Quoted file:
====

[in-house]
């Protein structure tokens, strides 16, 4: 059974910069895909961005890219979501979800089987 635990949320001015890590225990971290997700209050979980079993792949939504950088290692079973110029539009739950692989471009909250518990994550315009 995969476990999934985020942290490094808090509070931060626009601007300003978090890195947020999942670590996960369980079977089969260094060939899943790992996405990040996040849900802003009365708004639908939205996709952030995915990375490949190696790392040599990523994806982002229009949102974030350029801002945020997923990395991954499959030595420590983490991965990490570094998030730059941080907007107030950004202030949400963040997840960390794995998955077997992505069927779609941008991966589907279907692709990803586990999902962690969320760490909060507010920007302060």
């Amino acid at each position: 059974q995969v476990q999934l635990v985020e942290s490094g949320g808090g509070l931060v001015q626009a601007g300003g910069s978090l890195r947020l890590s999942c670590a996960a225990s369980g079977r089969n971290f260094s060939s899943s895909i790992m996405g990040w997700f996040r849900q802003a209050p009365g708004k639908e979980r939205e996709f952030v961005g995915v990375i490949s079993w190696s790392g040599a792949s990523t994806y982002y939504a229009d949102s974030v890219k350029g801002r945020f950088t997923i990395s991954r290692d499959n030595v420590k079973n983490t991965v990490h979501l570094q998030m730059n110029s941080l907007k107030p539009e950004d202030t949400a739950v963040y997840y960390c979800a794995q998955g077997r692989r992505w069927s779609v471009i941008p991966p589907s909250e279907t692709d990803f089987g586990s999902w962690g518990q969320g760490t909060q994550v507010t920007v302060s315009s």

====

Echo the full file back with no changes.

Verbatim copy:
[in-house]
């Protein structure tokens, strides 16, 4: 059974910069895909961005890219979501979800089987 635990949320001015890590225990971290997700209050979980079993792949939504950088290692079973110029539009739950692989471009909250518990994550315009 995969476990999934985020942290490094808090509070931060626009601007300003978090890195947020999942670590996960369980079977089969260094060939899943790992996405990040996040849900802003009365708004639908939205996709952030995915990375490949190696790392040599990523994806982002229009949102974030350029801002945020997923990395991954499959030595420590983490991965990490570094998030730059941080907007107030950004202030949400963040997840960390794995998955077997992505069927779609941008991966589907279907692709990803586990999902962690969320760490909060507010920007302060």
């Amino acid at each position: 059974q995969v476990q999934l635990v985020e942290s490094g949320g808090g509070l931060v001015q626009a601007g300003g910069s978090l890195r947020l890590s999942c670590a996960a225990s369980g079977r089969n971290f260094s060939s899943s895909i790992m996405g990040w997700f996040r849900q802003a209050p009365g708004k639908e979980r939205e996709f952030v961005g995915v990375i490949s079993w190696s790392g040599a792949s990523t994806y982002y939504a229009d949102s974030v890219k350029g801002r945020f950088t997923i990395s991954r290692d499959n030595v420590k079973n983490t991965v990490h979501l570094q998030m730059n110029s941080l907007k107030p539009e950004d202030t949400a739950v963040y997840y960390c979800a794995q998955g077997r692989r992505w069927s779609v471009i941008p991966p589907s909250e279907t692709d990803f089987g586990s999902w962690g518990q969320g760490t909060q994550v507010t920007v302060s315009s």